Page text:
If you want to take action to help protect coral reefs, wear a rash guard instead of slathering on the sunscreen. Recent studies have shown that chemicals in sunscreen, like oxybenzone, can be harmful to coral reefs. Corals are tiny soft-bodied animals called polyps. Their food is provided by photosynthesis from the algae that lives within the polyps. The chemicals in sunscreen can cause the corals to become ill and die.
What can you do to help the corals stay healthy? Use sunscreen WITHOUT oxybenzone, wear a rash guard or other protective clothing. They are more reliable and effective at protecting skin from the sun's rays. No constant reapplying necessary!
If you need to look around or talk with your friend or family while snorkeling, roll over on your back and tuck your knees to your chest to prevent your feet or fins from damaging corals and other creatures below you.
When using a noodle or other floatation device be aware of your feet! The noodle causes you to swim or float in an upright position. This causes your feet to hang below you damaging resources. Always remain horizontal in the water.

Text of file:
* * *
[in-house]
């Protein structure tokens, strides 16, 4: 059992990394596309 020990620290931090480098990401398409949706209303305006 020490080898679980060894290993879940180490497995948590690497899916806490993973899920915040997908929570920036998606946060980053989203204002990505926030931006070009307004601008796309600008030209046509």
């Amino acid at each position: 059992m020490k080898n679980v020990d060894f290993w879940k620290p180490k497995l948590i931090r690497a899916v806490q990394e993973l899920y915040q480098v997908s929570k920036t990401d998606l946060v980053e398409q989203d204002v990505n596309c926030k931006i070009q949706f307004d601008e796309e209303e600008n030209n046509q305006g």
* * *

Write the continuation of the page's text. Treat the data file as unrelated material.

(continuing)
Reduce Your Carbon Footprint:
While visiting Virgin Islands National Park or Coral Reef National Monument consider taking a taxi to your destination.
With the constant increase in visitation parking near beaches and other popular destinations parking has become difficult with no parking spots available after 10:00 am many days. This results in people parking illegally. Illegal parking damages trees, shrubbery and creates erosion.
Please consider taking a taxi to your destination to reduce the stress on natural resources. Always remember to schedule the taxi to come back for you at the end of the day.
St John Taxi Association phone number is 340-693-7530.
Recycle Recycle Recycle!
Going to the beach or for a hike? Pack up your water and lunch using refillable water containers and washable storage containers. Remember every bottle or food container brought on the island goes in the landfill. Our islands are small so don't fill them up!
Most of our stores sell water bottles which you can use to remember your days in Virgin Islands National Park when you get home. "Single use water bottles take over 1,000 years to bio-degrade!" According to huffingtonpost.com Eighty percent of the water bottles we buy end up in landfills, the absolute worst place for them to be. That means roughly for every 10 bottles we drink, only two end up in the recycle bin.
Last updated: September 15, 2022